Thursday 13 December 2012
Anna Chen, shortlisted in 2010 and longlisted in 2012 with her blog Madam Miaow Says, has released the paperback edition of her debut poetry collection today. Reaching for my Gnu has already been praised as “brilliant and dangerous”. The Orwell Prize are thrilled to be able to exclusively share with you two poems from the collection.
POE I’d like to blow Edgar Alan Poe On bended knee Like Annabel Lee. I’d like to snort snow With Edgar A. Poe Swing into the pit Of his infernal wit. I’d like to sink low As Eddy A. Poe I’m eager to share His gloom and despair. Dear Ed can you please Give me a disease As cool as the red one Transmitted by fleas?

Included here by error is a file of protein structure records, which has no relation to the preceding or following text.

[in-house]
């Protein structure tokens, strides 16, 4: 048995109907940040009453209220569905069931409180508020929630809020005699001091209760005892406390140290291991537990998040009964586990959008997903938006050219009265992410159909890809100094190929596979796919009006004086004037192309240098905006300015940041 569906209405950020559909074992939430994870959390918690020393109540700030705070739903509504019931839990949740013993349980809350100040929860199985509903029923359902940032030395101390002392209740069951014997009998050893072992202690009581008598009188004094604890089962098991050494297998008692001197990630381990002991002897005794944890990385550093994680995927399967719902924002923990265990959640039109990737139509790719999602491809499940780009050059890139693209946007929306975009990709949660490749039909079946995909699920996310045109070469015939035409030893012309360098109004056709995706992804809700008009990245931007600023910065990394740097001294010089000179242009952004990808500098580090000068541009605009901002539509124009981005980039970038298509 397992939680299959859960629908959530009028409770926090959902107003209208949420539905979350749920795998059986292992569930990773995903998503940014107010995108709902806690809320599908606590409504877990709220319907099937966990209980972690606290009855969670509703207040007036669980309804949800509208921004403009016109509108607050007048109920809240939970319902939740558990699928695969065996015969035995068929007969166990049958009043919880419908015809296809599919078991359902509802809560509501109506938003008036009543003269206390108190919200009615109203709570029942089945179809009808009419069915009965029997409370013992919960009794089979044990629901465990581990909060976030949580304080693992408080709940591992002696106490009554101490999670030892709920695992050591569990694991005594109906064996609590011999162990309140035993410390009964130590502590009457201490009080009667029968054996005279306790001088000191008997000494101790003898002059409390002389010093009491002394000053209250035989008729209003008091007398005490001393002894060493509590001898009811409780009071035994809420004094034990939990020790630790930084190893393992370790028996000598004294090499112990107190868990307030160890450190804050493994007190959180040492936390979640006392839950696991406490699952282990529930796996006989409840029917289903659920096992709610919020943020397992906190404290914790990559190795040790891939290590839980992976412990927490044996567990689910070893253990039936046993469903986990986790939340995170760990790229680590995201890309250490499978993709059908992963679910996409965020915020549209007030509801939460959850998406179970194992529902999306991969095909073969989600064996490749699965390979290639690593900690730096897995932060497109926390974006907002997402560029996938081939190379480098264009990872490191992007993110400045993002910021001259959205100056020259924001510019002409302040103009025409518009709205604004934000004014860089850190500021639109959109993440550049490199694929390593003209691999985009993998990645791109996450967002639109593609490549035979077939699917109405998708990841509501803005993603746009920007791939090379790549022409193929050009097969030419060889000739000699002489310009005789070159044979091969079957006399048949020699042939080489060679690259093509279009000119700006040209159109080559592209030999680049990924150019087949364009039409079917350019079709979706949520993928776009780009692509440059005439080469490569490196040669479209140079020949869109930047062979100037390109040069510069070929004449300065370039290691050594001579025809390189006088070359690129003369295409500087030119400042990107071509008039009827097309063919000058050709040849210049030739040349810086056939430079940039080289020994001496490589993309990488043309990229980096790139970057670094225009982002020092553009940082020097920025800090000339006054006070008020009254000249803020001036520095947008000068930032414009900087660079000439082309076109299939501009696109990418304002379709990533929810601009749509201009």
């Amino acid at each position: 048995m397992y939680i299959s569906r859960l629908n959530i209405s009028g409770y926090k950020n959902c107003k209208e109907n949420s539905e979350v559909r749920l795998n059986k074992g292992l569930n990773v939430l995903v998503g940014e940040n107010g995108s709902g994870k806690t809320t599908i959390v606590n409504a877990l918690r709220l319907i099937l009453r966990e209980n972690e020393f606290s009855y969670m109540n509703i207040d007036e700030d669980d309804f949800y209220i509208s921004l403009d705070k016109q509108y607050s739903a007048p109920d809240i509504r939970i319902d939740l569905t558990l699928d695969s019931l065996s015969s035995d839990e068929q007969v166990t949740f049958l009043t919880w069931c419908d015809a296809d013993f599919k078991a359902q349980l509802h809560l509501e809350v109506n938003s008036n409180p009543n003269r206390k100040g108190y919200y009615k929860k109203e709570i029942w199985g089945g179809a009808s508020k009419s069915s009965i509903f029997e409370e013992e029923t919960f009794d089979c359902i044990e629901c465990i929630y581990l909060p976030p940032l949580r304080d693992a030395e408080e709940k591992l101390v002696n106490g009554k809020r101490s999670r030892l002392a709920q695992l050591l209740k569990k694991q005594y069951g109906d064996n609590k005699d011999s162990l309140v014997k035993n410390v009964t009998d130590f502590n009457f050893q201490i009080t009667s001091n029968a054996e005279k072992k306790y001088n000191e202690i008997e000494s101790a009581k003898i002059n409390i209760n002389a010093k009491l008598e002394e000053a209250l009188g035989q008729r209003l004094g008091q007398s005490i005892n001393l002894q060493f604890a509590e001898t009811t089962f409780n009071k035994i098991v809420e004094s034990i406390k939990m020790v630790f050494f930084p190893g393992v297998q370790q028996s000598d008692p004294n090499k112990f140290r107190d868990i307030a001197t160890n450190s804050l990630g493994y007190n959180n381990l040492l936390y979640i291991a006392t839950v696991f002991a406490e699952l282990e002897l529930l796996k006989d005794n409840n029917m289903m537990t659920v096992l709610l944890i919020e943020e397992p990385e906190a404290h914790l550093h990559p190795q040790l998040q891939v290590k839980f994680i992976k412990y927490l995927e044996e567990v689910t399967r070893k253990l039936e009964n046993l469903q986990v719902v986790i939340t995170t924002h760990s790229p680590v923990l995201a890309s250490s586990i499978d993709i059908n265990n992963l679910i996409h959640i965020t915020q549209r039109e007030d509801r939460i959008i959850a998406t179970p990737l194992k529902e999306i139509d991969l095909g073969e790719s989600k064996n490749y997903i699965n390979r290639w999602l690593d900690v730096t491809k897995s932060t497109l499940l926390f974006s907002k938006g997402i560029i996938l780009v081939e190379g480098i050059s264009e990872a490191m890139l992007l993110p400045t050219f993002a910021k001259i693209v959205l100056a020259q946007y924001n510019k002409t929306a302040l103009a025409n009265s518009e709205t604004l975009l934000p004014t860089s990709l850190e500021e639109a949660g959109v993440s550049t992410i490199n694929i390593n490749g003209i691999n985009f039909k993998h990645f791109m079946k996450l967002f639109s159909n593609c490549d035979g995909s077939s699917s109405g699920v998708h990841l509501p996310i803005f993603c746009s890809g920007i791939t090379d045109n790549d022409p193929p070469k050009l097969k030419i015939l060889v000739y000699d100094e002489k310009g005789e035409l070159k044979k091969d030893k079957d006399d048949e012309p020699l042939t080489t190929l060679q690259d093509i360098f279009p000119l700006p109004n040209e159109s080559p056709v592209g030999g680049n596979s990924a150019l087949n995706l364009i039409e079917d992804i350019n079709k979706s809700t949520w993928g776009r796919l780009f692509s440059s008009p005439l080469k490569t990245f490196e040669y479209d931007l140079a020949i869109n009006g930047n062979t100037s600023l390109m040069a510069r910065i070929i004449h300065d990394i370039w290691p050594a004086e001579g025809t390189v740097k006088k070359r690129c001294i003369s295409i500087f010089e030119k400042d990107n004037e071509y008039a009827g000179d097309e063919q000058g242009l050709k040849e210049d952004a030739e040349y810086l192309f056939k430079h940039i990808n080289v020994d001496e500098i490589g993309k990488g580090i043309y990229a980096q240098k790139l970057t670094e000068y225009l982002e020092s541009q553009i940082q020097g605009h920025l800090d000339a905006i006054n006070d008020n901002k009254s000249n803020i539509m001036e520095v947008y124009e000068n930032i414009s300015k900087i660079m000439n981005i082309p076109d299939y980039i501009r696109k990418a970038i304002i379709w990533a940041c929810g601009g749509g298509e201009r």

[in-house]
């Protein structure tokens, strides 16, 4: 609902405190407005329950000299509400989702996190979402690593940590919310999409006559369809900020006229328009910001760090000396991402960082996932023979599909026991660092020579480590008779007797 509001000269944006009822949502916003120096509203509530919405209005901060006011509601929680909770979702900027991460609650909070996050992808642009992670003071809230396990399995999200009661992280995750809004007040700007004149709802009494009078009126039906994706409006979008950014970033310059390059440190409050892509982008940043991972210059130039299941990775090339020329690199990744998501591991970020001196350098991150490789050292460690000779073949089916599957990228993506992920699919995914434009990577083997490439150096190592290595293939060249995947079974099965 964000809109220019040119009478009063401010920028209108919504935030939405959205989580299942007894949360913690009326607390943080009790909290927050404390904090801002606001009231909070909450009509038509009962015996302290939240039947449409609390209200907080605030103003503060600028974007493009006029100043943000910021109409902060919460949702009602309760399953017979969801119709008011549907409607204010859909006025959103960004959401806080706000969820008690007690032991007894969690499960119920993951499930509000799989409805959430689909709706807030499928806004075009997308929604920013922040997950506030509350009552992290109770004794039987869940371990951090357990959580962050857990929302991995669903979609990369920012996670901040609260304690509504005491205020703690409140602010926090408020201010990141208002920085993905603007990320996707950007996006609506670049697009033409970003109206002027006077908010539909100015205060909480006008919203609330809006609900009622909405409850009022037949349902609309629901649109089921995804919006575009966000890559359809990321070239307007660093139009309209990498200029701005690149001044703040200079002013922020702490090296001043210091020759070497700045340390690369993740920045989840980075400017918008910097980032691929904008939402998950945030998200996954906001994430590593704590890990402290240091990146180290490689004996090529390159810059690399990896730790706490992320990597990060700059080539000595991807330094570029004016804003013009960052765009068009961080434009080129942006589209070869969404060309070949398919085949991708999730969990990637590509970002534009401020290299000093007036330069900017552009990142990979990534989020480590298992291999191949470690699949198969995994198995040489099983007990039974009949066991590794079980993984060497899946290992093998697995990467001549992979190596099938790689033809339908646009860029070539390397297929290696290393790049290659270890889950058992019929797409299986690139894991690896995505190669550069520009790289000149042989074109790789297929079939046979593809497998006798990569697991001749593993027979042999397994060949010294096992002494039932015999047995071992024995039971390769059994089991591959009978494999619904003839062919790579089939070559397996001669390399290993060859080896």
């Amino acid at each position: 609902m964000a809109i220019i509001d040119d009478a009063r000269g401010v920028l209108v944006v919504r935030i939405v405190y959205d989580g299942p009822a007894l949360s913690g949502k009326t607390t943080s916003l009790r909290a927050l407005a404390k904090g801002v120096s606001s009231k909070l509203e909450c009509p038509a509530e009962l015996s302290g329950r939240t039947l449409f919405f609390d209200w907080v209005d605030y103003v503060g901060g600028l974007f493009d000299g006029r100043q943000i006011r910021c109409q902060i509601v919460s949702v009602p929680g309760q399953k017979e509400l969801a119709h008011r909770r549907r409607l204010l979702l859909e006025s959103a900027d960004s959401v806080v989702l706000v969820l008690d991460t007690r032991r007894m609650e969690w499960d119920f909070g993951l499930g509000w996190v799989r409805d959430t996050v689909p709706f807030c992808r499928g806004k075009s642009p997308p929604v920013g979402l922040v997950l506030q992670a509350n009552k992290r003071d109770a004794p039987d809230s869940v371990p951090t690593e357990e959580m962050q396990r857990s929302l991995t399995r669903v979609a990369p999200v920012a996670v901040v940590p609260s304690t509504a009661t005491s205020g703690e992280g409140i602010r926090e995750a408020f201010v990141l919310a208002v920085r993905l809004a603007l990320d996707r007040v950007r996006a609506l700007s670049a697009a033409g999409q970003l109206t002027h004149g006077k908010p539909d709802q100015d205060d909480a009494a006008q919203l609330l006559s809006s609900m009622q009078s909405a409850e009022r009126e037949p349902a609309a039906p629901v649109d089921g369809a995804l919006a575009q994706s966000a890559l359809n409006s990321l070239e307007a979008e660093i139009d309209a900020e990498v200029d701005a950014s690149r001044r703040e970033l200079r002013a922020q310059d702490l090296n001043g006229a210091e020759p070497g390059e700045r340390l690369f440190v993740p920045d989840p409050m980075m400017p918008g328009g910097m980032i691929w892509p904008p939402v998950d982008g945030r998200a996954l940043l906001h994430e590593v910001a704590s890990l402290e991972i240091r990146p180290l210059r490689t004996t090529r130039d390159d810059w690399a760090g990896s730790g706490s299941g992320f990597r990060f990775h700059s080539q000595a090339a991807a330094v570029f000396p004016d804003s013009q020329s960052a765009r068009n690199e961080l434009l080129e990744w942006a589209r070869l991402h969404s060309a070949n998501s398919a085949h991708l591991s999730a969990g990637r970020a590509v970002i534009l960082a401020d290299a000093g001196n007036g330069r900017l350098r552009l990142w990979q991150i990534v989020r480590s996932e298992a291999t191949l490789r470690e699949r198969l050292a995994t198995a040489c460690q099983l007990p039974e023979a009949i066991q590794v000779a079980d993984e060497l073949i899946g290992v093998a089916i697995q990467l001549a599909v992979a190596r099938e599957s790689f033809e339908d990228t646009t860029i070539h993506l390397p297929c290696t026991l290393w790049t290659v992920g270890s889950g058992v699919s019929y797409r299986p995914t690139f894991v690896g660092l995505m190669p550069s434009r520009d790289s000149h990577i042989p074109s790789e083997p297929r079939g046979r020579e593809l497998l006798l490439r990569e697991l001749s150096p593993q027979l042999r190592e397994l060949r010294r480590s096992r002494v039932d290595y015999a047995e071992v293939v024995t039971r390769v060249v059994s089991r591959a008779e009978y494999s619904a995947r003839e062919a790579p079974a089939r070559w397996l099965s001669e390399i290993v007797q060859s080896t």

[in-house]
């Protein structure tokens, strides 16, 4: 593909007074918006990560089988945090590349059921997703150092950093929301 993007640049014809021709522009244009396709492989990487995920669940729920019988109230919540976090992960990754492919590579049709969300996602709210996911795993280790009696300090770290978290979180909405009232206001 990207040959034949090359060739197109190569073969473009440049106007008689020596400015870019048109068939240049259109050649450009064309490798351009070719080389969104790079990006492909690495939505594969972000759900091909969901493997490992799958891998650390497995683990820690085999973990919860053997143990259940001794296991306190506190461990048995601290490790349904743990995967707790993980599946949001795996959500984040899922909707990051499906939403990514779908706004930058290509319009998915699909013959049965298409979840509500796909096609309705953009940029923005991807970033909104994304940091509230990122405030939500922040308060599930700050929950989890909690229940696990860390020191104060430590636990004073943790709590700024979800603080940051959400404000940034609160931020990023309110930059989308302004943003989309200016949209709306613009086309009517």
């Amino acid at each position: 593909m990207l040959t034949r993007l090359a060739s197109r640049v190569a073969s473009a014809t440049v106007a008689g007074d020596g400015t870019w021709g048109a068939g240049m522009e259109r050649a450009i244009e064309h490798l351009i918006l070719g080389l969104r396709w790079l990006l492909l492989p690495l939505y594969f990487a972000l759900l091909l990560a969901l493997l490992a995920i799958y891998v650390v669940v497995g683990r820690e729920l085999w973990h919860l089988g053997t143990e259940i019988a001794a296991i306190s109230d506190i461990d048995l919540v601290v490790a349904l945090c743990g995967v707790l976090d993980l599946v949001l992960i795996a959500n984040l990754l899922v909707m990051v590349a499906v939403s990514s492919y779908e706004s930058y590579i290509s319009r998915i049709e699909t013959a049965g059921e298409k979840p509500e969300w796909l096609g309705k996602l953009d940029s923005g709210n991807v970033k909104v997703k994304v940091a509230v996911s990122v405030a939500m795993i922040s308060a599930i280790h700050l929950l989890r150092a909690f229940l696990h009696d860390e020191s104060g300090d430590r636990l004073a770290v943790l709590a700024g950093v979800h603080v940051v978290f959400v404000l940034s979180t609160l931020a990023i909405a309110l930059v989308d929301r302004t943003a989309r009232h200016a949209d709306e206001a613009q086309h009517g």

COPPER COMES A CROPPER A little bit of sympathy at the back, there, Puh-leaze. Let’s be ‘avin’ yew. At the Leveson inquiry The cruellest moment is when Sir Paul Stephenson, The poor put-upon former chief Bill, Hobbles in on crutches and drops a pill, Cutting such a pathetic sight Under the assembled legal might. So small for a tall man, Bespectacled nerd, Pinched lips, he can barely cope. Only a thug like a lawyer Would punch well-honed words At a man on the ropes. He says: I may be public watchdog eyes and ears but I wasn’t there, never heard a thing, Couldn’t see, except for what the reptiles did to Lord Ian Blair, Stripped bare in the glare of the Sun And that wasn’t going to happen to me. A loose-lipped minority gossiped In a distracting dialogue of disharmony, Dysfunctional, too close for my liking, But I couldn’t do a thing, not a thing. Ever so humbly, I suggest you are Crediting me with a level of analysis I don’t have, I didn’t give it any particular thought, No conclusions can be wrought, It was just something that happened, Like the Sun coming up in the morning, Shedding light on the scum we turned over. I am not fawning but we don’t investigate someone We know socially and with whom we are friends. Except when we did the police officers. A big boy done it and ran away And stopped us realising there was anything wrong When he told us there was no new hack sore. We adopted a defensive mindset instead of a challenging stance, I can see that now. It was a cursory glance, Not wide, not deep, We were asleep. If only we had the wisdom of hindsight and weren’t caught out It would all be all right. I’m not throwing my colleague out of the back of the sleigh and I can’t answer for him but It would have been wiser presentationally For him to have done it different. However, he is away in Bahrain and you aren’t getting him back in Old Blighty Until the heat is off, Until you call off the dogs, Until the trail has chilled like the champagne we quaffed as we doffed. Defending and not challenging, That was the error of our ways. We are brave and did not back off, guv, Just because it was News International. We were logical and needed the polaroids ‘Cause the tapes and diaries in Glenn’s black bags were not enough. It was the Bahrain runaway who did not reopen the enquiry. He failed, it is regrettable. That’s tough. Fear of taking on a powerful enterprise is not the case. I did not put the frighteners on the Guardian editor, Or spray him with Mace, Or rough him up too much. Politics over substance, I merely turned up to understand. But there was no meeting of minds, My pulse did not race, You could not get off your face with him Unlike the real press, proper gents we could have a laugh with Over drinksand a nice dinner. Call it folly but Mr Wallis was generous with the Bolly And Yates of the Yard was fond of his jollies. I just did not get it and wasn’t keeping tally, The Met caught Chamy Media off Wallis by getting too pally But we gave him Cressida Dick. A lack of evidence beyond the lone rogue reporter Meant rationed resources and an underfunded force Would not be put on the job as a matter of course. Please give us more dosh if you wish us to wield the cosh. I was overworked with anti-terrorism, The Olympics, Not my decision, A junior did it and is sunning himself in sandy climes. I am an ill man, I need a week in a spa. Can you recommend one? And so they adjourn for another time. But spare a thought for the thin blue line. Poor Raisa, disappeared, turned to glue, Currently starring in a pet-food can near you To stop her singing like a canary, Squealing like a pig at an inquiry. Take the porkers she carried; She knew Cameron’s arse inside and out, Blue heart and stout, Fullsome about Coulson, He put it about, Withdrew when the thin blue sphincter tightened, Purged the toad and found his load lightened. Raisa rode bravely into the student throngs they harried, Righting a wrong for the right, Got the stomach for a fight when protesters say neigh And you weigh as much as ten of them With a bobby on your back. Truncheoned before luncheon Unfree by tea, Scuppered before supper. A hack for the hacks, The sack for the lax When they find out Her hooves are all over this and her head is in some mogul’s bed.